Wednesday, November 14, 2012
Skyfall - Guest Review
Skyfall - 143min - PG13
by C. L. Cadwallader
I love James Bond movies. I watched "For Your Eyes Only" at least a dozen times on HBO when I was a kid. It hooked me on Bond and I've stayed hooked. I am not ashamed to say that I can find something to like about every single Bond movie from "Dr. No" forward. I like Connery, Lazenby, Moore, Brosnan. I even like Timothy Dalton.
Above all these movies and actors that I have enjoyed, Daniel Craig's performance as Bond in 2006's "Casino Royale" ranks #1 in my book. "Skyfall" is Craig's third turn at Bond, and he continues his portrayal of a harder, more visceral secret agent for the 21st Century -- more reliant on basic bullets and brains than snazzy devices from Q and witty repartee. Here we see a Bond who is far from invulnerable. He's suave and tough of course he rocks a tuxedo like no one else, but if you cut him, he bleeds. "Skyfall" goes out of its way to show us Bond as a person -- someone with a past who exists in a dangerously real world. I give it a green light as an exciting and entertaining continuation of a series I hope to continue seeing for decades to come.
In the traditional Bond cold-open "Skyfall" shows us Bond and his young female protégé chasing a lost computer hard drive through Istanbul. The chase ends when Bond is shot and presumed killed by friendly fire. Bond returns to action when an attack takes out MI-6 headquarters. His quest to find those responsible leads him to Raoul Silva (Javier Bardem), a former MI-6 agent with a serious axe to grind against M (Judi Dench). In the meantime, M has problems of her own, in the form of MP Gareth Mallory (Ralph Fiennes) who thinks she no longer has what it takes to run a 21st Century intelligence operation.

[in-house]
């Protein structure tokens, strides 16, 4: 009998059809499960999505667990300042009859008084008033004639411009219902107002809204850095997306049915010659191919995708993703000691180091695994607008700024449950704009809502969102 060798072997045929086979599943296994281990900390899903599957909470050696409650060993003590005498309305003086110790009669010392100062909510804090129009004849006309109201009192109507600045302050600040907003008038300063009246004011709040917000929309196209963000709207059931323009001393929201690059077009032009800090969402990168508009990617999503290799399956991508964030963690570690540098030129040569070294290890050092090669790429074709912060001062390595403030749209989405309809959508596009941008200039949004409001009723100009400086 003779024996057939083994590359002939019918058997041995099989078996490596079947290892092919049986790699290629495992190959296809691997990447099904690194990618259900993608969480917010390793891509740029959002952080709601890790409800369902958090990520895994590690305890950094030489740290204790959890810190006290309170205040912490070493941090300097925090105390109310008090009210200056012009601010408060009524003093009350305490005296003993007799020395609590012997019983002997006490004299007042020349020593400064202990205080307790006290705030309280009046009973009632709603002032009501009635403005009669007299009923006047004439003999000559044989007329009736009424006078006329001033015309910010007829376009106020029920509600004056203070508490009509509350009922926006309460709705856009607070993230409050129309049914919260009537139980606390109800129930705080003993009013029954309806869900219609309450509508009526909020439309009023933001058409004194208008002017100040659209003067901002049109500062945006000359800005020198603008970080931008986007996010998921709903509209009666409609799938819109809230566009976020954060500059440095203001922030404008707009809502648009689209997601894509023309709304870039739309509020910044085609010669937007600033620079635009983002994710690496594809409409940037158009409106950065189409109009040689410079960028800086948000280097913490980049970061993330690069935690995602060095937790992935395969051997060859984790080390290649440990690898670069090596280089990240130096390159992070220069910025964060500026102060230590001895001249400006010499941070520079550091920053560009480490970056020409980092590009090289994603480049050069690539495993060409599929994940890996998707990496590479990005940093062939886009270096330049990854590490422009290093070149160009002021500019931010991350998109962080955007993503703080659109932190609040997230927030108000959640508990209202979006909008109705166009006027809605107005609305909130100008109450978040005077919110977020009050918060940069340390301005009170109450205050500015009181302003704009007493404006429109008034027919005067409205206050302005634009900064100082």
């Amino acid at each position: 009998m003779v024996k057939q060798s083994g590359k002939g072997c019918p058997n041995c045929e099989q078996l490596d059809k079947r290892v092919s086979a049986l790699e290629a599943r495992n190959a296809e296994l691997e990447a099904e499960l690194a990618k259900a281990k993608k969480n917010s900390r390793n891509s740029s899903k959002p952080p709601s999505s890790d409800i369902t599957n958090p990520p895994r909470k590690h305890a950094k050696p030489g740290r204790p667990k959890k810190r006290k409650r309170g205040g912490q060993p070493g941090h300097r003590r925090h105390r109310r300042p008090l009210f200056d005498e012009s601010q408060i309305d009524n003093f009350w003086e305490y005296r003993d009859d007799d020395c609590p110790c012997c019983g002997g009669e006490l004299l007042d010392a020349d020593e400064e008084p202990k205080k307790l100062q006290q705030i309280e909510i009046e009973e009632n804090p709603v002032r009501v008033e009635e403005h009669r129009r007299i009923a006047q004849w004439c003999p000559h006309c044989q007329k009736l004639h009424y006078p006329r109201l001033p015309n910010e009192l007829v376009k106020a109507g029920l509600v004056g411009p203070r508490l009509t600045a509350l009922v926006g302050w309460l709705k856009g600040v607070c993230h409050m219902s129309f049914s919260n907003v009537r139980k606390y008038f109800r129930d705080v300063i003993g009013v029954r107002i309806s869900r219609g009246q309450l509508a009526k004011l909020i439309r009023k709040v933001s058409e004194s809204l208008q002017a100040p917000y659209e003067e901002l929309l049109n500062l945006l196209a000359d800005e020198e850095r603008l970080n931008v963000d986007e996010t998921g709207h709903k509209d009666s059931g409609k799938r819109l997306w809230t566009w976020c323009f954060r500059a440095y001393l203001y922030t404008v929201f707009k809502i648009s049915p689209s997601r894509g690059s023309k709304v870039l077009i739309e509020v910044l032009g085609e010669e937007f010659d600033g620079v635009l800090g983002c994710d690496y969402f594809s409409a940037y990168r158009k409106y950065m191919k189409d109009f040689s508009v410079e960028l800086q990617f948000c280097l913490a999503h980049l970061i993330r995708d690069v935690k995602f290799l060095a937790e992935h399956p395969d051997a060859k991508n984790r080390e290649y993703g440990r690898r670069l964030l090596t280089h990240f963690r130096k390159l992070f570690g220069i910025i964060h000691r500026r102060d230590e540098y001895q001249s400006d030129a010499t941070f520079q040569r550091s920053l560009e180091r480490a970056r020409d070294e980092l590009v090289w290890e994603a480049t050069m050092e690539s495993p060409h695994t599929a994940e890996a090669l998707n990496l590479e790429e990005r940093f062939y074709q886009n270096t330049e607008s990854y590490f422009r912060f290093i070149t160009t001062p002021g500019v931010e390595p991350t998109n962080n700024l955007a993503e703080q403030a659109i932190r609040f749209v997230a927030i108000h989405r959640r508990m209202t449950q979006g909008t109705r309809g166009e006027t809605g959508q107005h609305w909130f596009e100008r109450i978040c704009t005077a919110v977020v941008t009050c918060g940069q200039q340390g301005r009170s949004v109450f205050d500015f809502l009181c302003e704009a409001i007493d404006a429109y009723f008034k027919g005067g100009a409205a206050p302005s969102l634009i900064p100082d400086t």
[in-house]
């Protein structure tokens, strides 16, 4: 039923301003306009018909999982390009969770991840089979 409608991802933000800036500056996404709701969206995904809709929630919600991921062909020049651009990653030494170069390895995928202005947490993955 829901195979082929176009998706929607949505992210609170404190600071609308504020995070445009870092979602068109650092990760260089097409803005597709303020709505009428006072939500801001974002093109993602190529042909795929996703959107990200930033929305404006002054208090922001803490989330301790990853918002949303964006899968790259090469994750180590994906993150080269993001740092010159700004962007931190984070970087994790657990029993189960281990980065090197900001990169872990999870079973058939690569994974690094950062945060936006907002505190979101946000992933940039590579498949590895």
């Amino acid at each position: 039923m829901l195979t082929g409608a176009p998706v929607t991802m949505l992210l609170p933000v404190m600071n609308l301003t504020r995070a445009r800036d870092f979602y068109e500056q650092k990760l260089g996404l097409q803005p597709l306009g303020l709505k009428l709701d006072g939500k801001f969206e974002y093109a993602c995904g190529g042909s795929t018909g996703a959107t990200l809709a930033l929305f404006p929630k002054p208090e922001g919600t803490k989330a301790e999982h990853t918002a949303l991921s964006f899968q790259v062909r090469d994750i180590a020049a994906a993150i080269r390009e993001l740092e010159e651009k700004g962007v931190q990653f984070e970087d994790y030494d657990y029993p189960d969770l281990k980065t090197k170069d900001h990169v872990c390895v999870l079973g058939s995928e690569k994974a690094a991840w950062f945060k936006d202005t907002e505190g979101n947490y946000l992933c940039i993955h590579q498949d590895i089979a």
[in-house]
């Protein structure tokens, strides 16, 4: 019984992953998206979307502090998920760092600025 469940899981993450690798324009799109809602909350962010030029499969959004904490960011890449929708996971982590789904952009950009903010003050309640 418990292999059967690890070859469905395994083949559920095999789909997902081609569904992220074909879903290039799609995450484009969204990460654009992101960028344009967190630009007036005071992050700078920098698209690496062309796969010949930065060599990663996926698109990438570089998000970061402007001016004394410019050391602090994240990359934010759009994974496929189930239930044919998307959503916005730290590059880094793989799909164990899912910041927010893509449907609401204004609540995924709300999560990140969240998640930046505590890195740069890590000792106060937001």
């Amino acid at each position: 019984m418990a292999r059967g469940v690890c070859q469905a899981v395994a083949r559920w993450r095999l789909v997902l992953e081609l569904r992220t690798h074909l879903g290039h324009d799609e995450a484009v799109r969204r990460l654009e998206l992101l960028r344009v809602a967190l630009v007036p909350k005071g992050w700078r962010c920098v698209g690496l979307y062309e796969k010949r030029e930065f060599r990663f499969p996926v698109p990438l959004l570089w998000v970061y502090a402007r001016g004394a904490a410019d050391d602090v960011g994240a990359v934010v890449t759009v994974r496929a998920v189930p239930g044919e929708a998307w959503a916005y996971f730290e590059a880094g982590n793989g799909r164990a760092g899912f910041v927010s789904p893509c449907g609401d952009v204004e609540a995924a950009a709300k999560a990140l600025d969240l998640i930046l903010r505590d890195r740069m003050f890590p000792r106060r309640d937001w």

Every performance in this movie is top-shelf. Daniel Craig is as smooth and tough as ever. Judi Dench is terrific as a woman born to be tough, but with just the right touch of sentiment and humor. Javier Bardem is creepy, brilliant and diabolical like the Bond villains of old. And how can you go wrong with actors like Ralph Feinnes and Albert Finney supporting roles?
If there was one thing to criticize about this movie, it would be the 143 minute running time. The third act drags on a bit while we set up for the inevitable final confrontation. Once we got to that fight though, I forgot about checking my watch (and breathing at times) and went along for an action-packed ride worthy of any Bond film.
Long live Bond. When is 24 coming out?